The solution we came up with is documented in an Oslo spec. You can read up on the full details there, but the TLDR is that we are going to coordinate with all of the consumers of oslo.policy to add an upgrade check that warns deployers if a JSON-formatted policy file is found. In addition to release notes, this should give deployers ample warning about the coming change. oslo.policy itself will also log a warning if it detects that JSON is in use after JSON support has been deprecated. As part of this deprecation work, oslo.policy will need to provide a tool to migrate existing JSON policies to YAML, preferrably with the ability to detect default policy rules and comment them out in the YAML version.

Deprecating and eventually removing JSON policy file support should allow us to deprecate policies in the future without worrying about the situation we ran into this cycle. YAML sample files won't override any rules by default so we'll be able to sanely detect when default rules are in use. There was some talk of proposing this as a community goal given the broad cross-project nature of the work, but we'll probably wait and see how the initial effort goes.

Healthcheck Cross-Project with Nova

Another longstanding topic that has recently come up is a standard healthcheck endpoint for OpenStack services. In the process of enabling the existing healthcheck middleware there was some question of how the healthchecks should work. Currently it's a very simple check: if the api process is running it returns success. There is also an option to suppress the healthcheck based on the existence of a file. This allows a deployer to signal a loadbalancer that the api will be going down for maintenance.

However, there is obviously a lot more that goes into a given service's health. We've been discussing how to make the healthcheck more comprehensive since at least the Dublin PTG, but so far no one has been able to commit the time to make any of these plans happen. At the Denver PTG ~a year ago we agreed that the first step was to enable the healthcheck middleware by default in all services. Some progress has been made on that front, but when the change was proposed to Nova, they asked a number of the questions related to the future improvements.

We revisited some of those questions at this PTG and came up with a plan to move forward that everyone seemed happy with. One concern was that we don't want to trigger resource-intensive healthchecks on unauthenticated calls to an API. In the original discussions the plan was to have healthchecks running in the background, and then the API call would just return the latest results of the async checks. A small modification to that was made in this discussion. Instead of having explicit async processes to gather this data, it will be collected on regular authenticated API calls. In this way, regularly used functionality will be healthchecked more frequently, whereas less used areas of the service will not. In addition, only authenticated users will be able to trigger potentially resource intensive healthchecks.

Each project will be responsible for implementing these checks. Since each project has a different architecture only they can say what constitutes "healthy" for their service. It's possible we could provide some common code for things like messaging and database that are used in many services, but it's likely that many projects will also need some custom checks.

I think that covers the major outcomes of this discussion, but we have no notes from this session so if I forgot something let me know. ;-)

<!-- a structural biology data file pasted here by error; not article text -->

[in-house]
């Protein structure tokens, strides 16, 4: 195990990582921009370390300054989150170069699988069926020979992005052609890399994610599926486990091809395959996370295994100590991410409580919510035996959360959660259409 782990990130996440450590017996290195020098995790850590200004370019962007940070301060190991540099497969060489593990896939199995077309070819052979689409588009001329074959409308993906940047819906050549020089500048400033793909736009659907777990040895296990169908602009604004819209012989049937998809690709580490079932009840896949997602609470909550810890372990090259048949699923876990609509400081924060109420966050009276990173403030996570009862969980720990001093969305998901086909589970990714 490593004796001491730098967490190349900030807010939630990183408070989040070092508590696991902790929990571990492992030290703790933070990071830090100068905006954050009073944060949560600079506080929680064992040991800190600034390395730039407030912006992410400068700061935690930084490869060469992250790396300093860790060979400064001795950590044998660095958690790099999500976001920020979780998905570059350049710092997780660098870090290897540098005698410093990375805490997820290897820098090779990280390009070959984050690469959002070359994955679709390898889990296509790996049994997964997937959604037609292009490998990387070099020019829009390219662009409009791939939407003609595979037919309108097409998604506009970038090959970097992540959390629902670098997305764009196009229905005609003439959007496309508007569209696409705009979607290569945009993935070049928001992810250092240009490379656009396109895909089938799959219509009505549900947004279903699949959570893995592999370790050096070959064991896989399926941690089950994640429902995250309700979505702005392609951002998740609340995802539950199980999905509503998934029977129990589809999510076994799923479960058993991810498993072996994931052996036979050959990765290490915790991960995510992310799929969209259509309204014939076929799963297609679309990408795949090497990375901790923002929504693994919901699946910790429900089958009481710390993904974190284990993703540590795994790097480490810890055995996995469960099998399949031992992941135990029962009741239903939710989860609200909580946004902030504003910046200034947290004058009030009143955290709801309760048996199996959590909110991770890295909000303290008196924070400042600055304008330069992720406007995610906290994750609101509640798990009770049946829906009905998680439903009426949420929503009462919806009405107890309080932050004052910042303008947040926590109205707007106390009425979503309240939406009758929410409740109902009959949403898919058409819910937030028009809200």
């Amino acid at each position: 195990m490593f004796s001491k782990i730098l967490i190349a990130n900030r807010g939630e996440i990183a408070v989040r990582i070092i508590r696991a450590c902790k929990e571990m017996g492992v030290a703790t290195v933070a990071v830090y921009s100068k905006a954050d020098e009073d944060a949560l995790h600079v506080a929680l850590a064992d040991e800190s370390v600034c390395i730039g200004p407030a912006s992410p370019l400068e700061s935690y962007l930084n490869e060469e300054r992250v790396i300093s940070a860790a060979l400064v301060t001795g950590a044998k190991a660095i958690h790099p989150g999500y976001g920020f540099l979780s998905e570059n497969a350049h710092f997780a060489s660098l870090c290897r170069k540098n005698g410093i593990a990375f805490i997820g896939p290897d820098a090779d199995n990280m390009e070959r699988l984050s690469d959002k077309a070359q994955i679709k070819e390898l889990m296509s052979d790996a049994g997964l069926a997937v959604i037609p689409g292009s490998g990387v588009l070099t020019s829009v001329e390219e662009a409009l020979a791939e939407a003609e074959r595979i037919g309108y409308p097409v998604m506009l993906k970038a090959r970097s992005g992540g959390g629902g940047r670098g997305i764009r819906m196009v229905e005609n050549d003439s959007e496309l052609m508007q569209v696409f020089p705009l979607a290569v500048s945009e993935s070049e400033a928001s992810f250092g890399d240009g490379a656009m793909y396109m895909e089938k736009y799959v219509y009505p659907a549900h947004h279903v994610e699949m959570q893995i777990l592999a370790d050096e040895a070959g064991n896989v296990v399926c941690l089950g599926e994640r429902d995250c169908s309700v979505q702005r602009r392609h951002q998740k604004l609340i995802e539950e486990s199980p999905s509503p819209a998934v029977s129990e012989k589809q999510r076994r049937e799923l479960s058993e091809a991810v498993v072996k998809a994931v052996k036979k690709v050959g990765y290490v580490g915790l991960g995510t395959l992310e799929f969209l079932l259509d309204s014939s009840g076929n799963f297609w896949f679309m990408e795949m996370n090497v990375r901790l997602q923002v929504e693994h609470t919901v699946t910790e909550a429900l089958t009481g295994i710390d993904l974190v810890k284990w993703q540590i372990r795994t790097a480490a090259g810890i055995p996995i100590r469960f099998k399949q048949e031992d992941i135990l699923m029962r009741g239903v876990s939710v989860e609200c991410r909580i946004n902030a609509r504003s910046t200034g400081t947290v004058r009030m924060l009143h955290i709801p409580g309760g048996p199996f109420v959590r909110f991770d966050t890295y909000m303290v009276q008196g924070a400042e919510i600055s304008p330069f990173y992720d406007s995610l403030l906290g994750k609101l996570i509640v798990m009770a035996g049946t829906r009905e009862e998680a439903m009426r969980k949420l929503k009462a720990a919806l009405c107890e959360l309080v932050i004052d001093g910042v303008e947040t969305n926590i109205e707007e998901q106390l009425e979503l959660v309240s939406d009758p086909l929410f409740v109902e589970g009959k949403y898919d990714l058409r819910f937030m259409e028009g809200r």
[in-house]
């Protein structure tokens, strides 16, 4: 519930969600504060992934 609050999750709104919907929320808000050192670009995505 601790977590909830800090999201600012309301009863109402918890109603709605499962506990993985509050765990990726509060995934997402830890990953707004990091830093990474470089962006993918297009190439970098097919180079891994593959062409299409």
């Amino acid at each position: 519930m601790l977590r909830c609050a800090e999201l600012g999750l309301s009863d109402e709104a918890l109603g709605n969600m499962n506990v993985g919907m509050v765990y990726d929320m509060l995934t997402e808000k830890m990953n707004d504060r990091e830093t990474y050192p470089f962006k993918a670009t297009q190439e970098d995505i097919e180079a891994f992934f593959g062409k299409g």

There was quite a bit of discussion during the Keystone PTG sessions about oslo.limit and unified limits in general. There are a number of pieces of work underway for this already. Hierarchical quota support is proposed to oslo.limit and a POC for Nova to consume it is also available. The Glance team has expressed interest in using oslo.limit to add quotas to that service, and their team has already started to contribute patches to oslo.limit (such as supporting configuration by service name and region). This is terrific news! That work also prompted some discussion of how to handle the separate configuration needed for keystoneauth and oslo.limit itself.

There was quite a bit of other discussion, some of which doesn't involve oslo.limit, some of which does. We need to define a way to export limits from one project and import them into Keystone. This will probably be done in the [project]-manage commands and won't involve Oslo.

Some refinement of the usage callback may be in order too. I don't know that we came to any definite conclusions, but encouraging more projects to use Placement was discussed, although some projects are hesitant to do that due to the complexity of using Placement. In addition, there was discussion of passing a context object to the usage callback, but it wasn't entirely clear whether that would work for all projects or if it was necessary.

Finally, the topic of caching came up. Since there can be quite a few quota calls in a busy cloud, caching may be needed to avoid significant performance hits. It's something we've deferred making any decisions on in the past because it wasn't clear how badly it would be needed or exactly how caching should work for limits. We continued to push this decision off until we have unified limits implemented and can gather performance information.

That should cover my recollection of the limits discussion. For the raw notes from the PTG, see the Keystone PTG Etherpad, under Unified Limits.

That's All Folks!

The past few months have been quite...interesting. Everyone is doing the best they can with a tough situation, and this all-virtual PTG is yet another example of that. Huge thanks to all of the organizers and attendees for making it a productive event in spite of the challenges.

I hope this has been useful. If you have any comments or questions feel free to contact me in the usual ways.